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Made famous by cryptocurrencies like Bitcoin, Blockchain can be termed as a decentralized ledger of transactions. In other words, it is a method of organizing data in aggregated ordered “blocks” that are “chained” together by state-of-the-art cryptography. 

Understanding Blockchain

CBInsights defines Blockchain as a “technology that offers a way for untrusted parties to reach agreement on a common digital history. A common digital history is important because digital assets and transactions are in theory easily faked and/ or duplicated. Blockchain technology solves this problem without using a trusted intermediary.” 

Some key features of blockchain technology: 

Key Feature


Near real-time

Blockchain enables near real-time settlement of recorded transactions, removing friction and reducing risk

No intermediary

Blockchain technology is based on cryptographic proof instead of trust, allowing any two parties to transact directly with each other without the need for a trusted third party (Image 1.0)

Distributed Ledger

Peer-to-peer distributed network records the public history of transactions. Blockchain is distributed and highly available. Blockchain does not typically preserve the identities of the parties or the transaction data, only the proof of the transaction existence.

Irreversibility and  Immutability

The blockchain contains a certain verifiable record of every single transaction ever made. This prevents past blocks from being altered and in terms stops double spending, fraud, abuse, and manipulation of transactions.

Smart Contracts

Stored procedures executed in a Blockchain to process pre-defined business steps and execute a commercially/ legally enforceable transaction without involvement of an intermediary.


Image 1.0: Traditional database vs. Blockchain database ledger (Source: Deloitte, 2017)


Today, blockchain is a powerful innovation that has the potential to impact the world economy by enhancing efficiency, streamlining processes and offering genuine privacy protection. The technology is widely explored across industries and multiple use cases are being experimented. Despite the obvious use of blockchain in the financial service industry, nonfinancial players from retail, travel, healthcare, telecommunications, and public sector industries are exploring uses of blockchain. For instance, in retail, the blockchain solution uses a chatbot to store warranty receipts on the ledger, thereby building a tracking history of ownership. In Oil and Gas, a blockchain based tracking of oil through the entire supply chain leads to an indisputable view of all events through the lifecycle of the asset. Blockchain-based Patient Record Management systems enable companies to simplify claim processing, secure medical records, monitor the pharmaceuticals supply chain and collaborate with network stakeholders. Blockchain-based land registration system reduces the risk of manual errors while creating more secure processes for transferring ownership of documents.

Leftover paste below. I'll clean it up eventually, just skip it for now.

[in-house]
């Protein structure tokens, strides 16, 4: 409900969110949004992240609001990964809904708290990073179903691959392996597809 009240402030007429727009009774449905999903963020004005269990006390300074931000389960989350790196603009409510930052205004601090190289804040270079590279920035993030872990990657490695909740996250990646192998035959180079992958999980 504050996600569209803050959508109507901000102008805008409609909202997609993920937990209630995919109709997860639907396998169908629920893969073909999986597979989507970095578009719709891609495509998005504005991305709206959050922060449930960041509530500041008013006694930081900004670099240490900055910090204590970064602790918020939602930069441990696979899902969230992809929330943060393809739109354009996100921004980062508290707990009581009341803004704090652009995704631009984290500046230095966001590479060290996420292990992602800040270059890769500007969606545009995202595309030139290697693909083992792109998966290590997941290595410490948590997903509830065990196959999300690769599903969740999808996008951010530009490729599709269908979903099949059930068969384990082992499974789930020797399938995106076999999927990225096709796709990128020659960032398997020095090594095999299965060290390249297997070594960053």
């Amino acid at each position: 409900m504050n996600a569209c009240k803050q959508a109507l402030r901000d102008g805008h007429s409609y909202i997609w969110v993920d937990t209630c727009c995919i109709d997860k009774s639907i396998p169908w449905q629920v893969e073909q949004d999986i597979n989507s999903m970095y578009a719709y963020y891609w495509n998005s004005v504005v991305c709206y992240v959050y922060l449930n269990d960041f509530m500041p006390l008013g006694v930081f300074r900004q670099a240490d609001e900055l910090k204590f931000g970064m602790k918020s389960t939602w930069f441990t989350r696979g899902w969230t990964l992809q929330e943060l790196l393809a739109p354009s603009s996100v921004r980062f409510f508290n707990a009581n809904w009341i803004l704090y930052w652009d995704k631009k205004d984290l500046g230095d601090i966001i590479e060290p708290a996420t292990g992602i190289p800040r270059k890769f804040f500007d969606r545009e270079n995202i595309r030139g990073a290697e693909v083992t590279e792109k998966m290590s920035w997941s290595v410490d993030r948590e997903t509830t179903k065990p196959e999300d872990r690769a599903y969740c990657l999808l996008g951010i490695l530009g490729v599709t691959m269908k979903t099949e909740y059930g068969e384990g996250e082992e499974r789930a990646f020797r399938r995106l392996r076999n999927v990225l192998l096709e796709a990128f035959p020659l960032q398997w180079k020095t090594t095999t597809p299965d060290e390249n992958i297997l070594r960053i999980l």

Blockchain in India 

Blockchain has the ability to accelerate governmental capabilities and affect functions like public benefits, healthcare, and education. Thanks to the new forward-looking digital outlook of the country, India has been quick to realize the potential of blockchain in good governance. India has witnessed several proof of concepts to demonstrate blockchain applications in banking, insurance and managing land records.  IDRBT, the technology arm of Reserve Bank of India (RBI), led two PoCs – domestic trade finance letter of credit and enhanced information for payments – by involving banks and technology firms like Infosys and IBM. General insurance companies also worked on a pilot to track health insurance policies using blockchain. Andhra Pradesh is the first state in the country to introduce blockchain in land records and is also setting up a Blockchain Centre of Excellence to set up the country’s first Blockchain state. Other states like Maharashtra, Karnataka, Kerala and Rajasthan are following the lead.
The NITI Aayog is working on a national strategy to leverage blockchain technology. According to Economic Times, NITI Aayog’s discussion paper is to be released by April 2018, and post-industrial consultations, it plans to release the final policy paper by July 2018.  The Aayog is also working on the India-Chain project, an idea where common blockchain infrastructure will utilise some of the digital infrastructure that is already present in the country. According to NITI Aayog official, “Compared to the rest of the world, we (India) are quite advanced. We have Aadhar, we have the unified Payments Interface (UPI). Companies don’t have to build the architecture again, they can utilise the underline technology.”
With the budget allocation for Digital India almost doubling in 2018, the government is driving its commitment to improve accessibility and inclusiveness across the country. The digitally connected economy will strengthen industries and allow sectors to penetrate the remote, rural pockets of the country. The Finance Minister’s Budget Speech set the tone for the country to “explore the use of blockchain technology proactively for ushering in the digital economy.” 

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